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Pfizer, with new study results, seeks to bring RSV shot to adults aged 18-59

Dive Brief:

  • Pfizer on Tuesday said it plans to ask regulators to broaden the approval of its vaccine for respiratory syncytial virus, or RSV, after the shot met the goal of a late-stage study testing it in adults as young as 18 years old.
  • Pfizer’s vaccine, called Abrysvo and currently approved to prevent RSV-related disease in adults 60 years and older, spurred immune responses among people 18 to 59 years old that were equivalent to the data that secured its clearance in older adults, the company said. No RSV vaccine is approved for this age group.
  • GSK, which sells a rival RSV vaccine to Abrysvo, has already asked the Food and Drug Administration for an expanded approval of its shot in adults between the ages of 50 and 59. A decision is expected in June.

Dive Insight:

GSK and Pfizer won the first and second approvals, respectively, of a vaccine for RSV, which causes tens of thousands of hospitalizations among older adults each year in the U.S. Pfizer subsequently secured clearance of maternal use of its vaccine, to confer temporary protection against RSV to newborns.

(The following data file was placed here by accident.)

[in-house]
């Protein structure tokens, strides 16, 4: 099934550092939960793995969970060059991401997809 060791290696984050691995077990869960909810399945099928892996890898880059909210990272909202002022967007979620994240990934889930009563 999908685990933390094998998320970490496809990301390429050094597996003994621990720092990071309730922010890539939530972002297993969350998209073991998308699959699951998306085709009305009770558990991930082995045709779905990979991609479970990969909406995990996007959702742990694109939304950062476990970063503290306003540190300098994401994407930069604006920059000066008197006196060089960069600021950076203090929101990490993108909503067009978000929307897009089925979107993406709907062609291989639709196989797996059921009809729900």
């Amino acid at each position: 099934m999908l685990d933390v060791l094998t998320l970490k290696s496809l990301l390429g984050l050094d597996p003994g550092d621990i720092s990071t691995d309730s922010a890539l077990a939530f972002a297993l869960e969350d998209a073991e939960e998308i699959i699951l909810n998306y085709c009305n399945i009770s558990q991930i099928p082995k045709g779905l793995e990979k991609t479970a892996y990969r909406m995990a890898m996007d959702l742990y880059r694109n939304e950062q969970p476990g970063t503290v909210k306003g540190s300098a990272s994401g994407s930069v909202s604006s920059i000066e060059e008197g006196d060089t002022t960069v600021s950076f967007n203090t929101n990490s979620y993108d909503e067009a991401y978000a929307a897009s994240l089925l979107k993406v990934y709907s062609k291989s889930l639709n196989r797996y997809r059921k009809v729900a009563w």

But, so far, GSK’s vaccine Arexvy has dominated the market, outselling Pfizer’s. Both drugmakers are looking to expand use of their shots to younger adults who are at higher risk of RSV disease, such as people who are immunocompromised.

The main part of Pfizer’s Phase 3 trial, dubbed Monet, enrolled 681 adults between 18 to 59 years old with conditions like chronic obstructive pulmonary disease, asthma and diabetes. A second part involved 200 participants who are immunocompromised, about half of whom were over the age of 60.

Pfizer said immune responses among those aged 18 to 58 were “non-inferior” to what it reported in another study called Renoir that enrolled more than 34,000 adults 60 years and older.

Infants, elderly and immunocompromised people are at higher risk of contracting severe disease from the virus. Severe RSV can cause worsening symptoms of chronic conditions such as asthma and chronic obstructive pulmonary disease.

While Pfizer said the shot was well-tolerated in its latest trial, regulators have previously scrutinized its association in very rare cases with a neurological condition called Guillain-Barré syndrome. Testing of both Abrysvo and Arexvy turned up a few cases of the syndrome, which advisers to the Centers for Disease Control and Prevention discussed at a recent meeting. The advisers judged the benefits of vaccination outweighed any risk in older adults, but that balance might be different in younger individuals.

Pfizer said it plans to publish full data from the study in a scientific journal and present them at a medical meeting.